On Monday, I’d have bet two bits that haggard New York Times op-ed columnist Frank Bruni would’ve weighed in on the paper’s long hit job on Jeff Bezos and his company Amazon that ran on Sunday. It was a natural for Bruni: income inequality, corporate behemoths run amok, mourning the loss of independent retailers and a sense of bewilderment at the strange America of 2015. Maybe, if he were feeling energetic, Bruni would’ve noted that the Amazon article buried the fact—which belonged in paragraph one, two or three—that Bezos also owns The Washington Post, which is competing with the Times on the digital front. Good thing I didn’t make that wager.
Instead, Tuesday’s column was another display of Bruni on auto-pilot: he goes out on a limb and writes that Jeb Bush’s campaign isn’t going according to plan. It’s entirely possible that the Times veteran doesn’t read any political articles aside from his own, but even then it’s astonishing that a copy editor (remember them?) didn’t give Bruni a call, and say, “Hey, Frank, anybody home?”
Bruni starts off wrong: “In politics, the smallest things often turn out to be the most telling ones, and so it is with the man [Bush] who was supposed to be the Republican front-runner, who once inspired such rapture among party elders and whose entrance into the presidential race they yearned and clamored for.” Really? Where was the “rapture”? Jeb’s own mother said, in a soundbite widely quoted, that America’s had enough, for the time being, of the Bush and Clinton families. I suppose it’s possible that “elders” like James Baker, Karl Rove and Paul Wolfowitz, as well as the campaign donors they’re cozy with, were in favor of a Bush run, but it was only in the mainstream media that the man with a (temporarily) damaged last name was considered a front-runner. In fact, long before Jeb officially announced his candidacy (while raising money at a whipsaw pace), Gov. Scott Walker had eclipsed him in the polls. Walker’s since dropped back—his own fault, muffing foreign policy questions as if he was a middle-aged man who’d never once left Wisconsin—and even fellow Florida Sen. Marco Rubio didn’t play 20th century politics and defer to the man who was considered his mentor.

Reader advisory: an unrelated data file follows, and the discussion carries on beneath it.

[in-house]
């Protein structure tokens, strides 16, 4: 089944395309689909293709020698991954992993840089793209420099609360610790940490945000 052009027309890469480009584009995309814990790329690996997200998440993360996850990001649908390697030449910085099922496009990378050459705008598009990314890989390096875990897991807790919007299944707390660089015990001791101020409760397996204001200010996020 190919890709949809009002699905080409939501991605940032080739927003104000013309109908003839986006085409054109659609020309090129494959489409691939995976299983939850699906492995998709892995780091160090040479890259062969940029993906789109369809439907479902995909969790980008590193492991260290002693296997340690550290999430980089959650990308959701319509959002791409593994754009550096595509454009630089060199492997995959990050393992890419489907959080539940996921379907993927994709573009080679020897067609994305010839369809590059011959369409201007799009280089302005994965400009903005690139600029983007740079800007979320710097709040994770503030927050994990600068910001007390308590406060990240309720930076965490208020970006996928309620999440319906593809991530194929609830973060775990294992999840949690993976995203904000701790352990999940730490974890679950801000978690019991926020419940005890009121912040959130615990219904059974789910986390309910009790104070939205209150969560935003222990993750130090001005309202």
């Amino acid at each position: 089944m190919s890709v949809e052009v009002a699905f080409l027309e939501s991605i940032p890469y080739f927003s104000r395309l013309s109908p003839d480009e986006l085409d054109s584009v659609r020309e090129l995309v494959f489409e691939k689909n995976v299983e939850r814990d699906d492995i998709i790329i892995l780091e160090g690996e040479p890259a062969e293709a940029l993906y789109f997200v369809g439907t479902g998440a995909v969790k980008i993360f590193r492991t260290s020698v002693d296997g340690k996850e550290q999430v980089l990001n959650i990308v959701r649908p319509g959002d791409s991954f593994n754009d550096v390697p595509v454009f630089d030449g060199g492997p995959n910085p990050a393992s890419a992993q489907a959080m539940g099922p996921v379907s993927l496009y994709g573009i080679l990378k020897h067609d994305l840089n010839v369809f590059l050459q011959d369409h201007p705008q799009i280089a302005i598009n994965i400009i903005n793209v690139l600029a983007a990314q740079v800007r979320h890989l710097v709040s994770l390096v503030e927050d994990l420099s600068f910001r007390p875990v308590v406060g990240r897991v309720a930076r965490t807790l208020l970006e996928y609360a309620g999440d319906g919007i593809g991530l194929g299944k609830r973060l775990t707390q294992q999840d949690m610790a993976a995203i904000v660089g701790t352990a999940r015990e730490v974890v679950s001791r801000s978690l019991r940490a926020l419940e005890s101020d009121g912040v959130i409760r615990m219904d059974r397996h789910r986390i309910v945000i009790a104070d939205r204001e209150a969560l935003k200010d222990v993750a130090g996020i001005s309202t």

It gets worse: "’I’m the tortoise in the race,’ [Bush] told a group of Florida voters not long ago. ‘But I’m a joyful tortoise.’ And Donald Trump’s a demented peacock and I’m a crotchety hippos. Reverse anthropomorphism is a fun game, but if you’re playing it in the service of selling yourself, best not to summon a sluggish creature with a muted affect and an impenetrable shell."
What? I’d no idea that “reverse anthropomorphism” was such a kick—never played it myself—but it’s not like an invocation of “the tortoise and the hair” hasn’t been a political cliché since at least 1948. Fact: Jeb is a crummy candidate. Allegedly more glib, off-the-cuff, than his brother George, Jeb’s miscues—on ISIS, abortion, garbled positions on immigration, hiring his father’s geriatric advisers—might not even merit a chapter in the countless 2017 books on next year’s election. That’s how desultory his candidacy is: far from a “front-runner,” Jeb’s campaigning like an also-ran. He looks good—lost a lot of weight, unlike Donald Trump, whose beefy, sweaty bod must worry his family that he’ll keel over at some point—after shedding weight, and he’s tall, but that’s about it.
Bruni shares his insight with readers, writing, as if he’s been in a restaurant or movie theater for the past six months, that voters are “alienated” and “enamored of outsiders,” like Trump and Bernie Sanders. No shit, Frank. I risk repetition commenting on the sclerotic roster of Times op-ed columnists, but it’s still a head-scratcher as to why Times management, which boasts about its uptick in digital subscribers (but not revenue as a whole) lets its onetime popular writers, now out of gas, burble on about subjects that are either dated or self-promoting.
—Follow Russ Smith on Twitter: @MUGGER1955